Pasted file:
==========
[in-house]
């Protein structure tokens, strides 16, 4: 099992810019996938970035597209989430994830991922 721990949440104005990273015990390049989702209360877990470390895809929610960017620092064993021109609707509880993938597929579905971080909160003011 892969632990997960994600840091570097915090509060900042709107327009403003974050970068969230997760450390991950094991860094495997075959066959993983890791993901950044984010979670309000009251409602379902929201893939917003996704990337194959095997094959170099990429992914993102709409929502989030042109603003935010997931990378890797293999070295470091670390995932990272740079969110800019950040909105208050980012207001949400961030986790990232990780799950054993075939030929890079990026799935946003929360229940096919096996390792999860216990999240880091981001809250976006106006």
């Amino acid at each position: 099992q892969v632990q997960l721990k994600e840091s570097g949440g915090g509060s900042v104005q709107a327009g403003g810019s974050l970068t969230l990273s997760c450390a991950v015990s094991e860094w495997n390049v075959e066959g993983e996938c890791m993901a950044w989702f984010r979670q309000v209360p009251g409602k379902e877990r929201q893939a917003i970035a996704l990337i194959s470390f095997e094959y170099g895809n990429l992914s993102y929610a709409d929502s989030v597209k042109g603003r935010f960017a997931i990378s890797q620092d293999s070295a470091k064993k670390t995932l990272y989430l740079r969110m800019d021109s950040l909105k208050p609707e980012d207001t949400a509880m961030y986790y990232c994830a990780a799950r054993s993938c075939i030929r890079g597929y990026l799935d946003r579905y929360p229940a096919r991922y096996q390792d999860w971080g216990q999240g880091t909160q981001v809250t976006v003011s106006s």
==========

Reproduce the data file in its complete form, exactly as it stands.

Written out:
[in-house]
């Protein structure tokens, strides 16, 4: 099992810019996938970035597209989430994830991922 721990949440104005990273015990390049989702209360877990470390895809929610960017620092064993021109609707509880993938597929579905971080909160003011 892969632990997960994600840091570097915090509060900042709107327009403003974050970068969230997760450390991950094991860094495997075959066959993983890791993901950044984010979670309000009251409602379902929201893939917003996704990337194959095997094959170099990429992914993102709409929502989030042109603003935010997931990378890797293999070295470091670390995932990272740079969110800019950040909105208050980012207001949400961030986790990232990780799950054993075939030929890079990026799935946003929360229940096919096996390792999860216990999240880091981001809250976006106006």
């Amino acid at each position: 099992q892969v632990q997960l721990k994600e840091s570097g949440g915090g509060s900042v104005q709107a327009g403003g810019s974050l970068t969230l990273s997760c450390a991950v015990s094991e860094w495997n390049v075959e066959g993983e996938c890791m993901a950044w989702f984010r979670q309000v209360p009251g409602k379902e877990r929201q893939a917003i970035a996704l990337i194959s470390f095997e094959y170099g895809n990429l992914s993102y929610a709409d929502s989030v597209k042109g603003r935010f960017a997931i990378s890797q620092d293999s070295a470091k064993k670390t995932l990272y989430l740079r969110m800019d021109s950040l909105k208050p609707e980012d207001t949400a509880m961030y986790y990232c994830a990780a799950r054993s993938c075939i030929r890079g597929y990026l799935d946003r579905y929360p229940a096919r991922y096996q390792d999860w971080g216990q999240g880091t909160q981001v809250t976006v003011s106006s």